BlackBerry Outage Linked to Massive Drop in Traffic Accidents [telecom]

BlackBerry Outage Linked to Massive Drop in Traffic Crashes

by Brad Aaron October 17, 2011

According to data released last week by NYPD, distracted drivers were the leading cause of city traffic crashes in August. Of 16,784 incidents, 1,877 were attributed to "driver inattention/distraction," while an additional 10 were linked specifically to phones or other electronic devices.

While NYPD reports make it impossible to decipher exactly how many city drivers are texting or talking before a crash - we'll go out on a limb and assume it was more than 10 - the recent BlackBerry service outage in Europe, Africa and the Middle East served to illustrate the extent of the problem in two cities. The National reports:


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Reply to
Monty Solomon
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......... I love this report - no use whatsoever of the bogus term "accident" that people have used for years as an excuse for someone doing something wrong on the roads.

It is no "accident" when someone deliberately takes their attention from the road to pander to their desire to use a phone or whatever, it is

100% deliberate negligence.

One less use of a "weasel word" in our modern life (maybe), now let's hope we can also make some inroads on the countless others.....

-- Regards, David.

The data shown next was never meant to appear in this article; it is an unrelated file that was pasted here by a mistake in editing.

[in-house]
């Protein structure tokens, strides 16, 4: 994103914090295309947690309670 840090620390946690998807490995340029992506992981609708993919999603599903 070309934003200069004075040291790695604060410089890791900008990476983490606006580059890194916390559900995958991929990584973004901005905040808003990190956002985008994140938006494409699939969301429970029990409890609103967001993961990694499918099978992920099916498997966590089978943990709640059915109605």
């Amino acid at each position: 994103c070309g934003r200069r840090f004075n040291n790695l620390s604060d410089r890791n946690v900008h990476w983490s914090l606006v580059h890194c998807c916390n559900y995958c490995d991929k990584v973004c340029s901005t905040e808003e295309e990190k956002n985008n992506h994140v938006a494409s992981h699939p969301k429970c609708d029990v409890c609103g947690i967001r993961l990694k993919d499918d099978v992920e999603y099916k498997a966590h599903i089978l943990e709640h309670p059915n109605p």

David Clayton Melbourne, Victoria, Australia. Knowledge is a measure of how many answers you have, intelligence is a measure of how many questions you have.

***** Moderator's Note *****

The original subject was written as "traffic crashes", but "traffic" might mean *Internet* traffic, and "crashes" might mean a *computer* crash, whereas *everybody* knows what a "traffic accident" is.

Welcome to my world.

Bill Horne Moderator

Reply to
David Clayton

It is refreshing to see that I am not the only one to share this perspective. With the courts allowing law enforcement access to comm devices, perhaps there will be a way in the not too distant future to ascertain if a driver was actively using a device at the time of a collision.


Reply to
Jon Danniken

While taking your attention away from the road may increase the likelihood of the incident, it doesn't make the incident expected or intentional.

Perhaps you're thinking of this:

  1. an event that happens by chance or that is without apparent or deliberate cause

I'd agree that accidents due to negligence have an apparent cause, so they don't fit this definition.

Reply to
Barry Margolin

I have seen devices on the market that record video from your vehicle up to a certain duration and then loop over it (a bit like the "Black Box" devices in aircraft). How long until someone integrates this sort of thing into a mobile phone/comms device so that someone, somewhere may be recording you as the driver and also whatever is happening on the road?

You could become your own "Big Brother"!

Reply to
David Clayton

Barry, David's complaint was NOT that negligent behavior makes the crash intentional. Intent is not a factor in these situations, so there's no reason to bring it up.

In police reports, "accident" was supposed to be a term used without assignment of fault, indicating only lack of intent. The trouble is that it doesn't sound that way to the listener's ear.

I certainly disagree that a collision in which driving while distracted is a contributing factor is unexpected. It's a driver's duty to be prepared for changing circumstances; he must pay attention.

Reply to
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